He mentions the town of Cladzco as belonging to duke Slavník, father of Adalbert of Prague, in 981. In Bohemia, the town was claimed by the Kingdom of Poland, which led to a series of conflicts which in turn devastated the town by the beginning of the 12th century. In 1114 Bohemian prince Soběslav burnt the town to the ground, he rebuilt and strengthened the castle located on a high rock overlooking the town. After the peace treaty of 1137, Duke Bolesław III Wrymouth of Poland ceded all claims to the Kłodzko Land to the Bohemian Duchy. In 1241, Klodzko became the site of a Mongol raid during the Mongolian Invasion of Europe. However, King Wenceslaus I managed to rally his troops and drove the Mongols out, saving much of Bohemia from Mongolian conquest; the town was granted German city rights under Magdeburg Law between 1253 and 1278, though the exact date is unknown. In 1278 it was taken over by the Silesian duke Henry Probus who claimed entire Bohemian Kingdom after death of Ottokar II of Bohemia.
In 1290 it was sold to the Dukes of Świdnica and in 1301, it was sold to the Dukes of Ziębice. However, in 1334, Duke Boleslav II sold the town back to the Kingdom of Bohemia; the same year Bohemian king John of Luxembourg, relocated the town, which led to a period of fast growth, bringing German settlers to the town. A city hall was built in 1341, in the following year a brick factory was opened. From 1366, the town has been protected by a group of professional firemen; the town gained significant profits from its location on the ancient road from Bohemia to Poland through mountain passes in the Sudetes. German Augustinian monks were invited to the city and, in 1376, most streets were paved with stone setts; the Augustinian abbey became one of the most important centres of culture in the region – for example, in 1399 one of the earliest texts in the Polish language, the St. Florian's Psalter, was written here. In 1390 a Gothic stone bridge over the Młynówka River was built by the local lord. Kladsko developed until the start of the Hussite Wars in the 15th century.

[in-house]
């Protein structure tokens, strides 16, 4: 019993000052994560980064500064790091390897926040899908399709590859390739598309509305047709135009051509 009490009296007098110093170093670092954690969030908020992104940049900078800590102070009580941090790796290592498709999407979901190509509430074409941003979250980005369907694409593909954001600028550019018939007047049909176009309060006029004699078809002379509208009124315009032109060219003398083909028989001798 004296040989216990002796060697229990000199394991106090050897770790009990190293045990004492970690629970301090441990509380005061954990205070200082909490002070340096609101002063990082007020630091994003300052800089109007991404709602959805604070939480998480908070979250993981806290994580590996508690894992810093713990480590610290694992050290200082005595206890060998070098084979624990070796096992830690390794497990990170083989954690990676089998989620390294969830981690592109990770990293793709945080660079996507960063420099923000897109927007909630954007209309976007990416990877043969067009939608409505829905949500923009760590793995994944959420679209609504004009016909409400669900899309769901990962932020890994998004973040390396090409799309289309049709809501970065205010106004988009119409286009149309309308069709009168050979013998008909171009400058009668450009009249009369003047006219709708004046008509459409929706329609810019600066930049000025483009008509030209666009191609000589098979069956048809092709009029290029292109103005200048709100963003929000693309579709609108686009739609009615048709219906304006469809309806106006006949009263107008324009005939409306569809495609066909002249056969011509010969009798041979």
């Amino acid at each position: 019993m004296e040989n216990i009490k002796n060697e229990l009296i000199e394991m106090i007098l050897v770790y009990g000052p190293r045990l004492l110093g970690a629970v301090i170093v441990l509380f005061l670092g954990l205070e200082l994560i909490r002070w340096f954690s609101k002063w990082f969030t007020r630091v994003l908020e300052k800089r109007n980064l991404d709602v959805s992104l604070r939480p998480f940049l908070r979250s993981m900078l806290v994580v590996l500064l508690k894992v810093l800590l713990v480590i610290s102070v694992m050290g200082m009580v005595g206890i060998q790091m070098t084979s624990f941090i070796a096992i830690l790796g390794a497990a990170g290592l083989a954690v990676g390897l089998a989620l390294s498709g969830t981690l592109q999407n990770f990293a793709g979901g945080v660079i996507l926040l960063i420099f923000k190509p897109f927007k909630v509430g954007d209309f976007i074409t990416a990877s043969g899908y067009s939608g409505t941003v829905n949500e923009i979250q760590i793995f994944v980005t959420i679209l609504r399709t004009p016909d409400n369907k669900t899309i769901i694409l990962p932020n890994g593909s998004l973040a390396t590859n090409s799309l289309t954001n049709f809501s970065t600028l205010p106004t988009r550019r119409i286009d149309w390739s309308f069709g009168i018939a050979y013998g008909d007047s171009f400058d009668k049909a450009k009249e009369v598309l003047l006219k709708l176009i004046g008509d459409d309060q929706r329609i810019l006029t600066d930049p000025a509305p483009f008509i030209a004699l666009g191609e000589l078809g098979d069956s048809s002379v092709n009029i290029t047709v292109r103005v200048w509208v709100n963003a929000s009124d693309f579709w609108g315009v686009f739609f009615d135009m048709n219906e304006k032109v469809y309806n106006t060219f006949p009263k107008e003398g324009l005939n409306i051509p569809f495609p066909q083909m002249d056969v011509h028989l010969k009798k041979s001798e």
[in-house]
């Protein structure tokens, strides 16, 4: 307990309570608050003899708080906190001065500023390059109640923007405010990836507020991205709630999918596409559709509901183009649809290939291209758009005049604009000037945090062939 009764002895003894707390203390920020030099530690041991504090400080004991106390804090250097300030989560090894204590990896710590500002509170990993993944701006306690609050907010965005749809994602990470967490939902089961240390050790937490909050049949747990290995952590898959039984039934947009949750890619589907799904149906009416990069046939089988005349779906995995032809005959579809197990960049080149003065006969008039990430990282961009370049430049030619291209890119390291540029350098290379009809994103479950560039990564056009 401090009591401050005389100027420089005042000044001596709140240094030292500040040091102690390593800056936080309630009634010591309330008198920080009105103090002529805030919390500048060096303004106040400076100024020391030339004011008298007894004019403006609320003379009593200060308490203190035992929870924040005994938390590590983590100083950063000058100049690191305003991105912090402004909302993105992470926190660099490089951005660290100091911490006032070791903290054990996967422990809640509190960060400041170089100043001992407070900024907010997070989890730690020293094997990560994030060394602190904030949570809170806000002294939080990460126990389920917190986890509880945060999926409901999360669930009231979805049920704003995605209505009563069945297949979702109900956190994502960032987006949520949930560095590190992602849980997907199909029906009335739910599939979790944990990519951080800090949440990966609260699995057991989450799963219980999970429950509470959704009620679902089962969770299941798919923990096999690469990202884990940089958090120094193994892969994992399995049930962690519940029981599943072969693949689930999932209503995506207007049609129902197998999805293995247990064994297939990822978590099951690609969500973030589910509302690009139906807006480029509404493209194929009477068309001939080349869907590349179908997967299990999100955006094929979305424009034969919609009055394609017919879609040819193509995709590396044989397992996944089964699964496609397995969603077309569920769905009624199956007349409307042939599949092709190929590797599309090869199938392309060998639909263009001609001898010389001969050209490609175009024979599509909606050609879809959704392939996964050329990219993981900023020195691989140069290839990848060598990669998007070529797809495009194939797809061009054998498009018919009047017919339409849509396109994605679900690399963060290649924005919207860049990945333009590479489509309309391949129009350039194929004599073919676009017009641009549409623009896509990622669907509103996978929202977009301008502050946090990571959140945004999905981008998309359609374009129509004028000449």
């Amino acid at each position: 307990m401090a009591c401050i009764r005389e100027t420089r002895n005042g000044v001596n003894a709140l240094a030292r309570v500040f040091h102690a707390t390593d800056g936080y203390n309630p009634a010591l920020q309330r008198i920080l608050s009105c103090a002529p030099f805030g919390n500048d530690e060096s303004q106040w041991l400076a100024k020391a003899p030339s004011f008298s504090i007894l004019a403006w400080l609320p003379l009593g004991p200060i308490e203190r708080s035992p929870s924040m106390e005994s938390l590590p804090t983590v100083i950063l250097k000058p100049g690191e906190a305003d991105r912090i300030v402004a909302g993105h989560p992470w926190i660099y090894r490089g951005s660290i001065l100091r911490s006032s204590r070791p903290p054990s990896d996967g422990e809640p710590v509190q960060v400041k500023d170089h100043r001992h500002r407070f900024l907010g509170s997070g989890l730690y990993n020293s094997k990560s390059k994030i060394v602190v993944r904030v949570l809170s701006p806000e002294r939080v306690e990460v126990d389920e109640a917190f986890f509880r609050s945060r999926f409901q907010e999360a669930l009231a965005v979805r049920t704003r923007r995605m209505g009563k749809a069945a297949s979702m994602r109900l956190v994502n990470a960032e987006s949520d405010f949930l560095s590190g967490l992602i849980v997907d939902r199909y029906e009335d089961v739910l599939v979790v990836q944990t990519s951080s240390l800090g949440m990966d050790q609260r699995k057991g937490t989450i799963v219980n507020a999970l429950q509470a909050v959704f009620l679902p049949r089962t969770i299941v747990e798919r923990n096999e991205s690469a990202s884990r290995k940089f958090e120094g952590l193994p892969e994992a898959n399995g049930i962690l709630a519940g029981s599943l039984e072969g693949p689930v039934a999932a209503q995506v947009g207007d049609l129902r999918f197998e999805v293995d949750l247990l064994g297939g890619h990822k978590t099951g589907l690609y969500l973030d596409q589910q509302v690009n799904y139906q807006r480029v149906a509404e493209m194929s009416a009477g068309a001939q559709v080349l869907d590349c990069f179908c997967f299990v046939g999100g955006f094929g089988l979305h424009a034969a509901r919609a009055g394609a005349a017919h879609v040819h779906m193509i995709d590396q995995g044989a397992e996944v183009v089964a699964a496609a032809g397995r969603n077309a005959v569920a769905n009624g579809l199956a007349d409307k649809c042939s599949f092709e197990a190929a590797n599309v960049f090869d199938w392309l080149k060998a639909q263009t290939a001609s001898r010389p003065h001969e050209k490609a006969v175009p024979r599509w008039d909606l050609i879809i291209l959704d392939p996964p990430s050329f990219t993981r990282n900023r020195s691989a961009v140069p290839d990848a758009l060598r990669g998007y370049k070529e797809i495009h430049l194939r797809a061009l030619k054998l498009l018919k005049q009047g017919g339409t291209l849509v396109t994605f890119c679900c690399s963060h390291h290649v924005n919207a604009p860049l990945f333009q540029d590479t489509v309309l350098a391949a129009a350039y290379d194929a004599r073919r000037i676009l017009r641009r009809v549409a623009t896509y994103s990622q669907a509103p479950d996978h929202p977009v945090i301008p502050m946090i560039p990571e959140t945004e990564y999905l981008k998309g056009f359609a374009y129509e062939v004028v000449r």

The wars left the town depopulated by plagues burnt, demolished by several consecutive floods. In 1459 whole Kłodzko Land was elevated by Bohemian king George of Poděbrady to the status of county – thus the city became a seat of Count and local Diet – but still remained integral part of Bohemia as "outer region", was not counted as part of Silesia. In 1526 the Habsburgs were enthroned as the kings of Bohemia, thus the County of Kladsko became a part of the Habsburg Monarchy. It was not until the 16th century. In 1540 the sewer system was built. In 1549 the remaining streets were paved and the city hall was refurbished. Most of the houses surrounding the town square were rebuilt in a pure Renaissance style. In 1617 the first census was organised in the County of Glatz; the city itself had 1,300 houses and over 7,000 inhabitants. However, two years after the census took place. Between 1619 and 1649 the fortress was besieged several times. Although the fortress was never captured, the city itself was destroyed.